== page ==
I was saddened to hear about the recent death of Grant Miller. Grant’s story was an inspiration for many because it reminded us that it’s never too late to follow your dreams. I knew him as Grant, the abstract sculptor, but many knew him as Dr. Miller, a psychiatrist, and professor at the University of Nevada, Reno.
If you ever drove down Dickerson Road, you might have seen one of his sculptures standing in front of Studio 2035, a fine artist collective workspace gallery where he was a resident artist. Or you could have driven by Bicentennial Park, downtown at the Truckee River and Ralston Street, and seen his rusted steel Bow Series. These pieces were removed from the park last month but, luckily, were purchased by Truckee Meadows Community College and will be on display at their sculpture garden.
I say Grant was an inspiration because he followed his passion after retirement and became a sculptor. He says in his bio on his website that he’s always been interested in art, taking classes when he could. But it was in 2012, after 30 years as an academic psychiatrist, that Grant took sculpture courses at TMCC and won the TMCC Student Art Show. I was first introduced to his work around that time when the Sierra Arts Foundation chose his work for an exhibit and it was then placed on Fourth Street for one year.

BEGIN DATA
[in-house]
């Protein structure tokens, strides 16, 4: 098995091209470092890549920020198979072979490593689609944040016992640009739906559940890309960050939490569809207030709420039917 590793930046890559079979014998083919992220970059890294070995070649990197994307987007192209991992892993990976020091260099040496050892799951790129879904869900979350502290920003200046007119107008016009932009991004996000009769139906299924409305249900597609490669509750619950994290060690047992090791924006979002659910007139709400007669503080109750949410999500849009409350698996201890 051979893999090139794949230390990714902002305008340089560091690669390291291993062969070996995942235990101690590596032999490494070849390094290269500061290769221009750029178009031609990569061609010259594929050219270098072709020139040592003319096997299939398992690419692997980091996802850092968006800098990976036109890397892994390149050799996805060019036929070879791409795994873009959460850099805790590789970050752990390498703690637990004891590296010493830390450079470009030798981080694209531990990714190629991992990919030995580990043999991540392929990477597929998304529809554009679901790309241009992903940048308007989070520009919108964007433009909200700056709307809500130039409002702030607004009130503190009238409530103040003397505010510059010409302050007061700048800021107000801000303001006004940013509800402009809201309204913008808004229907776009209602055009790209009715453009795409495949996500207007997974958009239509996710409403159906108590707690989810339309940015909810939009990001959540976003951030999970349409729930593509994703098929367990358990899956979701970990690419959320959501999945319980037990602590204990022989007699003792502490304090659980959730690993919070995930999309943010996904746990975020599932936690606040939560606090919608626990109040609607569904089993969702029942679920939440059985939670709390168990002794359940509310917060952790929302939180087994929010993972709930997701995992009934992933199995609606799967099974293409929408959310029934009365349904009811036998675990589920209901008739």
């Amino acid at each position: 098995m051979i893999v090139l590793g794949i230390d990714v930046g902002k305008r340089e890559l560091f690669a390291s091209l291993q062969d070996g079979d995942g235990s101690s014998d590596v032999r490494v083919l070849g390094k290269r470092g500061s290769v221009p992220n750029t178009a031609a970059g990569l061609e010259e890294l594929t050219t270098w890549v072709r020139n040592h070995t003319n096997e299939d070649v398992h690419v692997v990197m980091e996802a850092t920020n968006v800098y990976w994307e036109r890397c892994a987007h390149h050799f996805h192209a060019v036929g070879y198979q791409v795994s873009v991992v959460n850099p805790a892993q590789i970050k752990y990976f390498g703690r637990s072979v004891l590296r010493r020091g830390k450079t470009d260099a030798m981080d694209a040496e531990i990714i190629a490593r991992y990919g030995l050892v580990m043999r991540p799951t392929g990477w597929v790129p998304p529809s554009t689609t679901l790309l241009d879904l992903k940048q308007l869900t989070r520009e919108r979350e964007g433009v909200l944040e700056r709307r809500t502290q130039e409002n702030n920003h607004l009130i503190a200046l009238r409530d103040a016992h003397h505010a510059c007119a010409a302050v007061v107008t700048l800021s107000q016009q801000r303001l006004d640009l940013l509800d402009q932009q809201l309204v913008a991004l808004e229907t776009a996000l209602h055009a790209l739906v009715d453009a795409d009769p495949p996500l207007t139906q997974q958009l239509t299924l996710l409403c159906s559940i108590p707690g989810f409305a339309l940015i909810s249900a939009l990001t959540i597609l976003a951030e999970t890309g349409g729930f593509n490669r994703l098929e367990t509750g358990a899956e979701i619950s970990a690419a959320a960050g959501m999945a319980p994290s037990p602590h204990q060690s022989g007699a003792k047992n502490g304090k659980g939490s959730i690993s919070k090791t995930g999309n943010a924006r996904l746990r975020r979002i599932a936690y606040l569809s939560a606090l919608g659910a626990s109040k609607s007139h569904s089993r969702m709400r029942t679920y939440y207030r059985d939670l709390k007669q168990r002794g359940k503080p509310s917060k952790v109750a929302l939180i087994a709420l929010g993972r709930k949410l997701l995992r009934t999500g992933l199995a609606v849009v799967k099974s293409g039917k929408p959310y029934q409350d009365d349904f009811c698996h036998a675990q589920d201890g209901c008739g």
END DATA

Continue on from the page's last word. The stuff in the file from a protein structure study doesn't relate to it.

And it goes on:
Grant said, “I try to bring life to hard, cold, decaying inorganic materials to which I’m drawn to collect.” I would argue that his sculptures helped bring life, joy, and amazement to the community and will continue to do so on TMCC campus.
Here is a link to his obit: https://www.grantmillersculpture.com/